Re: Dissecting the Aquatic Ape: Bipedalism

2 Aug 1996 13:11:55 GMT

Leonard Timmons ( wrote:
: Richard Foy wrote:
: >
: > In article <4to2ss$>,
: > HARRY R. ERWIN <> wrote:<cut>
: > >Yes, but fitness is relative, and if there are other groups in the area
: > >that don't lose as many prime males, you're history.<cut>
: > If the loss of prime violent males results in control of more
: > territory they it could be genetically beneficial.

: I did not make clear that in my statement above, that this
: strangulation technique would most often be used against menbers
: of other groups. From what I know of chimp behavior, one group
: usually destroys another by finding individual members who
: happen to be alone and at some distance from help. Those individuals
: are then attacked by a group and gravely injured or killed.

: This process continues until the second group no longer exists.
: Once strangulation is learned by one group, a single individual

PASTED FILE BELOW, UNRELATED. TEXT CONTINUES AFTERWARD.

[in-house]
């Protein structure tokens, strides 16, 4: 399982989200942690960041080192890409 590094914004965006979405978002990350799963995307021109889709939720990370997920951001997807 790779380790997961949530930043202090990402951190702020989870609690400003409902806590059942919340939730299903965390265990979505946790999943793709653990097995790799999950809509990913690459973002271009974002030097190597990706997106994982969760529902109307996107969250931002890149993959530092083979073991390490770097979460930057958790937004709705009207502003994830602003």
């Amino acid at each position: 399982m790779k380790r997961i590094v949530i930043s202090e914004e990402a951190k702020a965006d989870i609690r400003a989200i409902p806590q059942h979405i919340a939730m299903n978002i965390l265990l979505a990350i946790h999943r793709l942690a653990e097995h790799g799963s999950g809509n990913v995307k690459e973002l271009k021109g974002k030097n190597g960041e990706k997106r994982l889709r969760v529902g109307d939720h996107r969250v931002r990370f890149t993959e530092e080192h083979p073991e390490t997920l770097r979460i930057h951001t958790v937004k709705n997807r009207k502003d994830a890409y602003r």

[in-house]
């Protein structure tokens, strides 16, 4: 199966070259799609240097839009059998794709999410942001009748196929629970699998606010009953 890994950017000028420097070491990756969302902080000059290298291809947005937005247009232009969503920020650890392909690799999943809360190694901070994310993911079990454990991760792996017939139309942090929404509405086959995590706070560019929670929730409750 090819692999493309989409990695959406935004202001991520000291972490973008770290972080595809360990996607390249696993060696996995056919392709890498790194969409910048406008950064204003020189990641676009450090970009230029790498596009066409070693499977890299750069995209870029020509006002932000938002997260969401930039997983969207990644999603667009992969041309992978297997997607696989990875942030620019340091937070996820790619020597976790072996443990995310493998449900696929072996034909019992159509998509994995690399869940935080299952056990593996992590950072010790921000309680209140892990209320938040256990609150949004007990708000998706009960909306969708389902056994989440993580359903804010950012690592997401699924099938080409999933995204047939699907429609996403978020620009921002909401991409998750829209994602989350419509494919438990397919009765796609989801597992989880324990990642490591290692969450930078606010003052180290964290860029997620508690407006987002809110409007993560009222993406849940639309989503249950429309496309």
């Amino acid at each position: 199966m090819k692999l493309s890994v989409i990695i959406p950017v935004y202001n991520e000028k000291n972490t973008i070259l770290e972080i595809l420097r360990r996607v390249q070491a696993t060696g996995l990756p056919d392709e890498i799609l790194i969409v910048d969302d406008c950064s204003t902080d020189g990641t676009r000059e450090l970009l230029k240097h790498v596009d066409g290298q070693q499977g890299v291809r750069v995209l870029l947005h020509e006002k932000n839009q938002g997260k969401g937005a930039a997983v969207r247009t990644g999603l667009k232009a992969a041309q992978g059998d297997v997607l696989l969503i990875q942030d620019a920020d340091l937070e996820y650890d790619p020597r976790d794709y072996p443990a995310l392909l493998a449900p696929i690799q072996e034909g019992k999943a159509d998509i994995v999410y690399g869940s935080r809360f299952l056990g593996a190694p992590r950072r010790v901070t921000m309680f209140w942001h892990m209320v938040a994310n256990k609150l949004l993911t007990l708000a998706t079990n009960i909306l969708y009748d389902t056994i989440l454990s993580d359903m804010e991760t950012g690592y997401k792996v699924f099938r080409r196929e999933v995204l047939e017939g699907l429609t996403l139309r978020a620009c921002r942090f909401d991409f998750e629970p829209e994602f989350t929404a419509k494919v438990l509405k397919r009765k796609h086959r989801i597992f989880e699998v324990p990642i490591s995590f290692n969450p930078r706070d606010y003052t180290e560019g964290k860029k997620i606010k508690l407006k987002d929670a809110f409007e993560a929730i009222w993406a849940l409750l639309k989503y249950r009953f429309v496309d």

: can use strangulation and the normal technique of waiting to
: find a hapless individual from the other group to decimate the
: entire group.

: New groups would then be created when the original group splits
: and this process would continue. I believe that Ms. Goodall
: describes this process for chimpanzees.

Most interpersonal violence in mammals is within-group. Inter-group
violence is rare, probably because it is significantly more dangerous to
take someone on in their own territory. The theory is consistent with

Harry Erwin, Internet:, Web Page:
49 year old PhD student in computational neuroscience ("how bats do it" 8)
and lecturer for CS 211 (data structures and advanced C++)